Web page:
"An Expectant-Adoptive Mom"

While I was waiting to be matched, I tried to step out of the shoes of "adoptive mom" and into the shoes of "birth mom."

A cartoon image of a waiting adoptive mom with a clock over her heart

I sit in my chair and pick up the loose scraps of paper. I should have a journal set aside for these notes, but when the social worker from our agency called, I scrambled for whatever paper I could find. Dave had just finished reading a story to our five-year-old son, Sam, and tucked him in. We never have this conversation in front of Sam. I wait for Dave to settle on the couch.

I ask, “Are you ready?”

He’s ready.

I shuffle through the papers nervously. I want to begin at the most difficult part: “She’s bipolar” or “She smoked crack.” I want to begin there because I want to hear Dave say, “That’s OK. The baby will be healthy. This expectant mother will choose us. We’ll have a baby very soon.”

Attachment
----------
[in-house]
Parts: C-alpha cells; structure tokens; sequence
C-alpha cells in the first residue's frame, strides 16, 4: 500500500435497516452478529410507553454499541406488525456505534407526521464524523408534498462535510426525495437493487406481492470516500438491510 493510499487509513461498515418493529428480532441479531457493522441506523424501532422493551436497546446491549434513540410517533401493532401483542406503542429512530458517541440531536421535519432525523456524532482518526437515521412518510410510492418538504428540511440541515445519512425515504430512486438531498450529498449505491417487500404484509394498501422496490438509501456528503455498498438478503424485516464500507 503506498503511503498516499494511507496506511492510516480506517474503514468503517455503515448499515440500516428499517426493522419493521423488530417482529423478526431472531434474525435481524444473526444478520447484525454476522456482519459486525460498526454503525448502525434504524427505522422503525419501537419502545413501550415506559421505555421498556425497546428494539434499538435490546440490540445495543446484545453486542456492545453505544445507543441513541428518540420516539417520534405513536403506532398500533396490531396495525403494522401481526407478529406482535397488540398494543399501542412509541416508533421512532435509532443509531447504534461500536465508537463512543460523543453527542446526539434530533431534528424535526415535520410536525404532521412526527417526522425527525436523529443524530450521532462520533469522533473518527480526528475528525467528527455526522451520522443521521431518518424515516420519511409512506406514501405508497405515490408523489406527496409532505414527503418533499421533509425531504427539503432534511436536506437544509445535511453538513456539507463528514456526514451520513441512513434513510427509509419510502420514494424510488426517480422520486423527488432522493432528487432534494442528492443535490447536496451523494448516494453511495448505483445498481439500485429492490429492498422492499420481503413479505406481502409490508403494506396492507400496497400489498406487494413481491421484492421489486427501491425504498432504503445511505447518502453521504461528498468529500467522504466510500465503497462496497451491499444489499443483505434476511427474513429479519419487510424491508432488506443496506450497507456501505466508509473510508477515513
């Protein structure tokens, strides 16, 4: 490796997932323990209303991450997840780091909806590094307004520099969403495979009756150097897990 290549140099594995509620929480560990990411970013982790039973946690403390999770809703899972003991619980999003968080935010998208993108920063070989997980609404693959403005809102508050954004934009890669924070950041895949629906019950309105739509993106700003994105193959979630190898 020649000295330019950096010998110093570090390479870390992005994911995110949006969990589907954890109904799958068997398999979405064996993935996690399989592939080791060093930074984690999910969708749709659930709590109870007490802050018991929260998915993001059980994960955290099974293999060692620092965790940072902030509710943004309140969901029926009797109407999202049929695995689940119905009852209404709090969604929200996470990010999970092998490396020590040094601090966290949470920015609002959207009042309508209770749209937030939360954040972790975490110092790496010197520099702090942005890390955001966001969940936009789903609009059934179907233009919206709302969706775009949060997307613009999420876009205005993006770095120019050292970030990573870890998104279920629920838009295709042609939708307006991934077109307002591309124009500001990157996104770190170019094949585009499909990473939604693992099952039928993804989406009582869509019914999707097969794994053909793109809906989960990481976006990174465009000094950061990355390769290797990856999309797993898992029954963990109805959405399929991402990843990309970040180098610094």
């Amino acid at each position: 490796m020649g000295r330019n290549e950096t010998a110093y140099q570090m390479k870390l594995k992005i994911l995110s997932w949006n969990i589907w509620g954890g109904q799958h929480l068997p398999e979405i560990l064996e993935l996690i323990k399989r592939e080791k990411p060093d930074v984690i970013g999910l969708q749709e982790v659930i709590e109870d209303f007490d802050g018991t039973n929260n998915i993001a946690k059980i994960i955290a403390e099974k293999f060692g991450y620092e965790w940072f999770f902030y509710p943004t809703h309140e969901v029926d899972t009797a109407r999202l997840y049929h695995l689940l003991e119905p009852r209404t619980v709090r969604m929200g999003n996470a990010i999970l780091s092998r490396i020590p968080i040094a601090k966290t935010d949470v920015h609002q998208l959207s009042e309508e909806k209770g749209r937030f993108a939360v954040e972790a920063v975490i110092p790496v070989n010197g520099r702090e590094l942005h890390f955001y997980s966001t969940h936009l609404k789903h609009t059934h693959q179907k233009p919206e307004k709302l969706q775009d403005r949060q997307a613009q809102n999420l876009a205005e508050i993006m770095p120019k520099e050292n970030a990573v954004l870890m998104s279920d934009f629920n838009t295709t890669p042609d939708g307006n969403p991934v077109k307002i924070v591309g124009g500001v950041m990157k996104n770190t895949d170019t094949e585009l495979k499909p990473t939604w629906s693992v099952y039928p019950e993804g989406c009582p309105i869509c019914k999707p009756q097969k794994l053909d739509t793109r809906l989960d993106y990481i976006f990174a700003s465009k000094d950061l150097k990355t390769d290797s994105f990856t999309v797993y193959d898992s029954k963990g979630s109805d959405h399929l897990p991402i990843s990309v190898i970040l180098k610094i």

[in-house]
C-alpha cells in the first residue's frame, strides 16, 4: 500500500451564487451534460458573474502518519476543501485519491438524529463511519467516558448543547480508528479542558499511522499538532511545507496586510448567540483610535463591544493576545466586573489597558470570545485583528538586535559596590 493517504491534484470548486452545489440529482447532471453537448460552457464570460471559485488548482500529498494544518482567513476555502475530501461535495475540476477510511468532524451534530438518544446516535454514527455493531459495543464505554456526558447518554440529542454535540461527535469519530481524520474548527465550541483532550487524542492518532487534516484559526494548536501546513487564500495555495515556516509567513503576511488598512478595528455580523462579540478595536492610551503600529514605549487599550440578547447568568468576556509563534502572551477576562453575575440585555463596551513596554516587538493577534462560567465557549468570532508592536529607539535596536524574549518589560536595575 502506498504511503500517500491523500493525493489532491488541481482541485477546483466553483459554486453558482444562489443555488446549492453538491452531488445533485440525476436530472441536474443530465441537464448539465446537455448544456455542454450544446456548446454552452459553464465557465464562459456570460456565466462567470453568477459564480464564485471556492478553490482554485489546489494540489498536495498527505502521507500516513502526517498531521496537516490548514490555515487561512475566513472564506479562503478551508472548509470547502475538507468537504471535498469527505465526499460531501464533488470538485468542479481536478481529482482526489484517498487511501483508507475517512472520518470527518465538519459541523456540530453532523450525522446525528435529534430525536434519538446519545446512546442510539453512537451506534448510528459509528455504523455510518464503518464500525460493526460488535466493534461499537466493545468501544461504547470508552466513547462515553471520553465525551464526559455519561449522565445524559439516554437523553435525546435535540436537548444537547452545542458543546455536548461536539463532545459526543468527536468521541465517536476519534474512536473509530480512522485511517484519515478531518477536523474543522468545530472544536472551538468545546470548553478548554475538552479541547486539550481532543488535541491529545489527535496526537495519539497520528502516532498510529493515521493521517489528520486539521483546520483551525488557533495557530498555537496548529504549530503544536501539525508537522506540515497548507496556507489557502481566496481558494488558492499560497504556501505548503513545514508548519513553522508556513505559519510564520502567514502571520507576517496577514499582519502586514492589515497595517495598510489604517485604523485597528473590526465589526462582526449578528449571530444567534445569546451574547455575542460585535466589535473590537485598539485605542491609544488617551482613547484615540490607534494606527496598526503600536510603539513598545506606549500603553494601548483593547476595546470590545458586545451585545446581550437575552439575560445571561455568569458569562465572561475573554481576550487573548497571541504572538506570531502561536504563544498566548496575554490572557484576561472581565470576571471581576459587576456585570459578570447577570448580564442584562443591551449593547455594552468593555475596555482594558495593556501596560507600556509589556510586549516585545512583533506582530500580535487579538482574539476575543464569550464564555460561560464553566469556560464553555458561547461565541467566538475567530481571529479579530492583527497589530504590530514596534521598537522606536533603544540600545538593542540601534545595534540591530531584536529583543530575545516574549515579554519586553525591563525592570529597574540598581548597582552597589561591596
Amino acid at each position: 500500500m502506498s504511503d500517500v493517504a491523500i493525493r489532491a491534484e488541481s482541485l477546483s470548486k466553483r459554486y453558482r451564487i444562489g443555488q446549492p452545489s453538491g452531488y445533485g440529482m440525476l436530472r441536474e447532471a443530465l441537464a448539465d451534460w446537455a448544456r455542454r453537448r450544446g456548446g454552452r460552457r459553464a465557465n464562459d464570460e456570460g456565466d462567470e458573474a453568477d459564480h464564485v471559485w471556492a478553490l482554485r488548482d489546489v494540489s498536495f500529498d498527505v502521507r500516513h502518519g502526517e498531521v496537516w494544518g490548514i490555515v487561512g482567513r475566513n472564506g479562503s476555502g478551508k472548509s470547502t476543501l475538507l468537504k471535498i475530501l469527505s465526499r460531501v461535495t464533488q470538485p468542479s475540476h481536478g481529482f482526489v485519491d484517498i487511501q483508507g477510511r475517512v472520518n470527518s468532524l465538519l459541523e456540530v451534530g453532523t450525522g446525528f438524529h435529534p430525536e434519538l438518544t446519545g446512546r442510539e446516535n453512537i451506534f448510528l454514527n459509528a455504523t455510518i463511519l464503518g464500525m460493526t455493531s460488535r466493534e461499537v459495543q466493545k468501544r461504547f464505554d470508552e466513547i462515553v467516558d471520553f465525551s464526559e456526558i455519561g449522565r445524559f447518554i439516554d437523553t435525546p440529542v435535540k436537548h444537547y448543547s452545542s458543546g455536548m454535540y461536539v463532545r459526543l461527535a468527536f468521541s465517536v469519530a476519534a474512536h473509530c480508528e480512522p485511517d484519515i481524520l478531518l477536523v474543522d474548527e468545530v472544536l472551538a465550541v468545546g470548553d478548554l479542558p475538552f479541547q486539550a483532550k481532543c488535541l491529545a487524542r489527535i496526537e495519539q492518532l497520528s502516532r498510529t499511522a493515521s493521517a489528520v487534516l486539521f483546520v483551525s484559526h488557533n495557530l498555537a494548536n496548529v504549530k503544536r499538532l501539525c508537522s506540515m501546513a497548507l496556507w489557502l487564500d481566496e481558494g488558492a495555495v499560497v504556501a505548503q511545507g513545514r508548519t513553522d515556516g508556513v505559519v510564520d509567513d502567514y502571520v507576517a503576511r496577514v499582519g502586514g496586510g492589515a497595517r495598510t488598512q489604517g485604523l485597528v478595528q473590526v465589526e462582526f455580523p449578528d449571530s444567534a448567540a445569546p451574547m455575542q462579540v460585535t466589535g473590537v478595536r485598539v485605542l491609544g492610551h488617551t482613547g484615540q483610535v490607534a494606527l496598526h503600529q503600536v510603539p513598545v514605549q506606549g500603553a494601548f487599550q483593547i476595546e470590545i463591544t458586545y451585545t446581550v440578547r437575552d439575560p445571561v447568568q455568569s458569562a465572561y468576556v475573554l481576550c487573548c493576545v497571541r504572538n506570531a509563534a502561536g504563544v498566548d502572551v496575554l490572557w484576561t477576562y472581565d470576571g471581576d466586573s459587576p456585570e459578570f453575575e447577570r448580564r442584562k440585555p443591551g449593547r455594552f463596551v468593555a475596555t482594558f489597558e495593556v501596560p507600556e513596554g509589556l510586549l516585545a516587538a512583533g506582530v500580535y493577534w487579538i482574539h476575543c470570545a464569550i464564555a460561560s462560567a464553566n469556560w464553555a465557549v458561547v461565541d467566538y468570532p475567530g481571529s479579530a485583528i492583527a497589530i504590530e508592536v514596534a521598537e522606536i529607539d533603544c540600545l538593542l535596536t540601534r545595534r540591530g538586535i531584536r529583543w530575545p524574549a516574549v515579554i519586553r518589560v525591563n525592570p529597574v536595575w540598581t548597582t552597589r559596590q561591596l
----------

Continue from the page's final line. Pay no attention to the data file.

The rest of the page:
But my husband will never say those things. His reassurance will never be so unrealistic. We don’t know if the baby will be healthy. We don’t know if the expectant mother will choose us. Even though I long for reassurance, I trust him implicitly. I know my husband’s strength and wisdom doesn’t derive from false hope for future outcomes. He’ll sometimes tease me about my need to dramatize and my cravings for reassurance: “Tomorrow will be colder; we’ll have to work harder; and we’ll be more miserable.” His absolute refusal to bank strength in a rosy future is reassurance in itself. Strength should come from what we have here and now.

Profiling Opportunities

I am a stay-at-home mom, so I field all the calls from the agency about expectant mothers who are considering adoption plans. During our homestudy we indicated that we were open in terms of race, physical needs, and circumstances, thus, we enjoy many “profiling opportunities.” Once we accept, the expectant mother is shown our profile, along with those of eight or nine other hopeful couples. We have never been chosen.

A few months ago, a new social worker called and she bumbled a bit through the profiling opportunity. At that moment, I realized I had received so many of these phone calls that I had absorbed the template.

And so the call begins…